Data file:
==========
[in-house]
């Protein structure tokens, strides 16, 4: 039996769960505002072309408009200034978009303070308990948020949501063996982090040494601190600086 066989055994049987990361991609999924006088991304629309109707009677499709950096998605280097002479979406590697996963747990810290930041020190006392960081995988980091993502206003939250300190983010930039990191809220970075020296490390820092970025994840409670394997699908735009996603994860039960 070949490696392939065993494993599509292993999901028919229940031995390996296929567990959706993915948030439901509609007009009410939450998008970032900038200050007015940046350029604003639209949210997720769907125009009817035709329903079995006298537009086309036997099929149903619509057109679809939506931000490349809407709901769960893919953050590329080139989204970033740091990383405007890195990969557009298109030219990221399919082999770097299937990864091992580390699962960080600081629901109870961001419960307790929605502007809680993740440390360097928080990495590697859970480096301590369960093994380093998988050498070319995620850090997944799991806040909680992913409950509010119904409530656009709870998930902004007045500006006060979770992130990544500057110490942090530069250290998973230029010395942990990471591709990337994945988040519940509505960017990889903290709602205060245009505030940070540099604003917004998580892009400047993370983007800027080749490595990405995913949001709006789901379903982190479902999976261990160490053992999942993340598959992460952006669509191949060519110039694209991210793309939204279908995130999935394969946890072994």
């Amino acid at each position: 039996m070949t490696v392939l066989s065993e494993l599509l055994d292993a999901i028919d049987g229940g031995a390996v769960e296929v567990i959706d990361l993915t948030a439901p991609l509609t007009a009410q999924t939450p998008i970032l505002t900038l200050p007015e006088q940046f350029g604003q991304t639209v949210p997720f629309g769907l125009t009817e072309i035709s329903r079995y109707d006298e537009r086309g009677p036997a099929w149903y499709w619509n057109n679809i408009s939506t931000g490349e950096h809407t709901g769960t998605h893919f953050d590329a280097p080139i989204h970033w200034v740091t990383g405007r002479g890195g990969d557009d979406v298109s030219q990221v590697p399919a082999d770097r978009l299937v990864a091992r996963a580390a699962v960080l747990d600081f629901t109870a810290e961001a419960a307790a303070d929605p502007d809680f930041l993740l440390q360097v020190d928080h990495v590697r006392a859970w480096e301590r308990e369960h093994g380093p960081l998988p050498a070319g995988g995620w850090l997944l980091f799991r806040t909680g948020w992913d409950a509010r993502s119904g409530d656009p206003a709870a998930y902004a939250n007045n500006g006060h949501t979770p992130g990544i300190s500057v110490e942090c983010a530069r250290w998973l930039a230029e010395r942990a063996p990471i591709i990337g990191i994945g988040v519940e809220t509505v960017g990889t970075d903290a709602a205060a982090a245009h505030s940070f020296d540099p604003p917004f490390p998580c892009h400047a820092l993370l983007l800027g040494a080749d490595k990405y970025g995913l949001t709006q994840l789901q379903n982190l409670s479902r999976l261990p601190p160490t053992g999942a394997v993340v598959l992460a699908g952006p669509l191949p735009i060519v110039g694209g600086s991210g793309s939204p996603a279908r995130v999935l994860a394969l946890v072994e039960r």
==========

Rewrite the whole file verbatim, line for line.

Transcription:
[in-house]
């Protein structure tokens, strides 16, 4: 039996769960505002072309408009200034978009303070308990948020949501063996982090040494601190600086 066989055994049987990361991609999924006088991304629309109707009677499709950096998605280097002479979406590697996963747990810290930041020190006392960081995988980091993502206003939250300190983010930039990191809220970075020296490390820092970025994840409670394997699908735009996603994860039960 070949490696392939065993494993599509292993999901028919229940031995390996296929567990959706993915948030439901509609007009009410939450998008970032900038200050007015940046350029604003639209949210997720769907125009009817035709329903079995006298537009086309036997099929149903619509057109679809939506931000490349809407709901769960893919953050590329080139989204970033740091990383405007890195990969557009298109030219990221399919082999770097299937990864091992580390699962960080600081629901109870961001419960307790929605502007809680993740440390360097928080990495590697859970480096301590369960093994380093998988050498070319995620850090997944799991806040909680992913409950509010119904409530656009709870998930902004007045500006006060979770992130990544500057110490942090530069250290998973230029010395942990990471591709990337994945988040519940509505960017990889903290709602205060245009505030940070540099604003917004998580892009400047993370983007800027080749490595990405995913949001709006789901379903982190479902999976261990160490053992999942993340598959992460952006669509191949060519110039694209991210793309939204279908995130999935394969946890072994």
């Amino acid at each position: 039996m070949t490696v392939l066989s065993e494993l599509l055994d292993a999901i028919d049987g229940g031995a390996v769960e296929v567990i959706d990361l993915t948030a439901p991609l509609t007009a009410q999924t939450p998008i970032l505002t900038l200050p007015e006088q940046f350029g604003q991304t639209v949210p997720f629309g769907l125009t009817e072309i035709s329903r079995y109707d006298e537009r086309g009677p036997a099929w149903y499709w619509n057109n679809i408009s939506t931000g490349e950096h809407t709901g769960t998605h893919f953050d590329a280097p080139i989204h970033w200034v740091t990383g405007r002479g890195g990969d557009d979406v298109s030219q990221v590697p399919a082999d770097r978009l299937v990864a091992r996963a580390a699962v960080l747990d600081f629901t109870a810290e961001a419960a307790a303070d929605p502007d809680f930041l993740l440390q360097v020190d928080h990495v590697r006392a859970w480096e301590r308990e369960h093994g380093p960081l998988p050498a070319g995988g995620w850090l997944l980091f799991r806040t909680g948020w992913d409950a509010r993502s119904g409530d656009p206003a709870a998930y902004a939250n007045n500006g006060h949501t979770p992130g990544i300190s500057v110490e942090c983010a530069r250290w998973l930039a230029e010395r942990a063996p990471i591709i990337g990191i994945g988040v519940e809220t509505v960017g990889t970075d903290a709602a205060a982090a245009h505030s940070f020296d540099p604003p917004f490390p998580c892009h400047a820092l993370l983007l800027g040494a080749d490595k990405y970025g995913l949001t709006q994840l789901q379903n982190l409670s479902r999976l261990p601190p160490t053992g999942a394997v993340v598959l992460a699908g952006p669509l191949p735009i060519v110039g694209g600086s991210g793309s939204p996603a279908r995130v999935l994860a394969l946890v072994e039960r």